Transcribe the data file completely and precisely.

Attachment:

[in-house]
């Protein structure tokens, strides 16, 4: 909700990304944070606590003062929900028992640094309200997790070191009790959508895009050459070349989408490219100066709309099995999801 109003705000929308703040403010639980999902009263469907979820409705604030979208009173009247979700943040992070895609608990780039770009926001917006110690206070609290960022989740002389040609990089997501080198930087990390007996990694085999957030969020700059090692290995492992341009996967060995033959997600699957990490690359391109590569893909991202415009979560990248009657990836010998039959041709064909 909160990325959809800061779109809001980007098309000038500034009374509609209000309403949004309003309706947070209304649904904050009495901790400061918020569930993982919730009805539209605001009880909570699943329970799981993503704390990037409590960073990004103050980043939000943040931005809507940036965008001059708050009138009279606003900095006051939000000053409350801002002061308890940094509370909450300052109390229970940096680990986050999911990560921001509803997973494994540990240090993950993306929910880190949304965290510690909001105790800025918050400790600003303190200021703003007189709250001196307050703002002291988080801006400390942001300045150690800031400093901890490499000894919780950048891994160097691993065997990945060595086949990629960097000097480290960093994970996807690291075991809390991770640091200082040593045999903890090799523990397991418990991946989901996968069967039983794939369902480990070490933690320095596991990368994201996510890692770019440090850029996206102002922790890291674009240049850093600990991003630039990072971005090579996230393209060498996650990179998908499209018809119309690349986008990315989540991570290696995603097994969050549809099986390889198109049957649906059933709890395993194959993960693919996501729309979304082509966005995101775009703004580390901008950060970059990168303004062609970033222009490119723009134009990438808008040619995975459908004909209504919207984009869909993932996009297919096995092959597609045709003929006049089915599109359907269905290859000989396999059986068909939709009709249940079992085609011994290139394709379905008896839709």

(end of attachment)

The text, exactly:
[in-house]
């Protein structure tokens, strides 16, 4: 909700990304944070606590003062929900028992640094309200997790070191009790959508895009050459070349989408490219100066709309099995999801 109003705000929308703040403010639980999902009263469907979820409705604030979208009173009247979700943040992070895609608990780039770009926001917006110690206070609290960022989740002389040609990089997501080198930087990390007996990694085999957030969020700059090692290995492992341009996967060995033959997600699957990490690359391109590569893909991202415009979560990248009657990836010998039959041709064909 909160990325959809800061779109809001980007098309000038500034009374509609209000309403949004309003309706947070209304649904904050009495901790400061918020569930993982919730009805539209605001009880909570699943329970799981993503704390990037409590960073990004103050980043939000943040931005809507940036965008001059708050009138009279606003900095006051939000000053409350801002002061308890940094509370909450300052109390229970940096680990986050999911990560921001509803997973494994540990240090993950993306929910880190949304965290510690909001105790800025918050400790600003303190200021703003007189709250001196307050703002002291988080801006400390942001300045150690800031400093901890490499000894919780950048891994160097691993065997990945060595086949990629960097000097480290960093994970996807690291075991809390991770640091200082040593045999903890090799523990397991418990991946989901996968069967039983794939369902480990070490933690320095596991990368994201996510890692770019440090850029996206102002922790890291674009240049850093600990991003630039990072971005090579996230393209060498996650990179998908499209018809119309690349986008990315989540991570290696995603097994969050549809099986390889198109049957649906059933709890395993194959993960693919996501729309979304082509966005995101775009703004580390901008950060970059990168303004062609970033222009490119723009134009990438808008040619995975459908004909209504919207984009869909993932996009297919096995092959597609045709003929006049089915599109359907269905290859000989396999059986068909939709009709249940079992085609011994290139394709379905008896839709």